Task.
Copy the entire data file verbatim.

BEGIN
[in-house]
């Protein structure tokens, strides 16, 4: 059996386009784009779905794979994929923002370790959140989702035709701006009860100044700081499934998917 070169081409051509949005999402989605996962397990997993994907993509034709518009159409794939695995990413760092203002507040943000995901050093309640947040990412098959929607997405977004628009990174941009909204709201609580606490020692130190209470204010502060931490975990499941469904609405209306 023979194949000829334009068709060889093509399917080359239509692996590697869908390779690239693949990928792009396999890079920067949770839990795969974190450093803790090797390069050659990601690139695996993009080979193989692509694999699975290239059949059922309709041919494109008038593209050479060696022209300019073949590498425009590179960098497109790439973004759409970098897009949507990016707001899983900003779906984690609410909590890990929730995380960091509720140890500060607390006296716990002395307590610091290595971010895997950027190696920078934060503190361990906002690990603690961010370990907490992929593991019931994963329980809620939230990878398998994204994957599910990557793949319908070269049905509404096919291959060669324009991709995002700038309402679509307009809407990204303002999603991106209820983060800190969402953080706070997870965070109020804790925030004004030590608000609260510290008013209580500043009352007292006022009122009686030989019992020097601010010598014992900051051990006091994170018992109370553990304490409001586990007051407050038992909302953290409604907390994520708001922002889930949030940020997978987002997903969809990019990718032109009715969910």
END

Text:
[in-house]
């Protein structure tokens, strides 16, 4: 059996386009784009779905794979994929923002370790959140989702035709701006009860100044700081499934998917 070169081409051509949005999402989605996962397990997993994907993509034709518009159409794939695995990413760092203002507040943000995901050093309640947040990412098959929607997405977004628009990174941009909204709201609580606490020692130190209470204010502060931490975990499941469904609405209306 023979194949000829334009068709060889093509399917080359239509692996590697869908390779690239693949990928792009396999890079920067949770839990795969974190450093803790090797390069050659990601690139695996993009080979193989692509694999699975290239059949059922309709041919494109008038593209050479060696022209300019073949590498425009590179960098497109790439973004759409970098897009949507990016707001899983900003779906984690609410909590890990929730995380960091509720140890500060607390006296716990002395307590610091290595971010895997950027190696920078934060503190361990906002690990603690961010370990907490992929593991019931994963329980809620939230990878398998994204994957599910990557793949319908070269049905509404096919291959060669324009991709995002700038309402679509307009809407990204303002999603991106209820983060800190969402953080706070997870965070109020804790925030004004030590608000609260510290008013209580500043009352007292006022009122009686030989019992020097601010010598014992900051051990006091994170018992109370553990304490409001586990007051407050038992909302953290409604907390994520708001922002889930949030940020997978987002997903969809990019990718032109009715969910």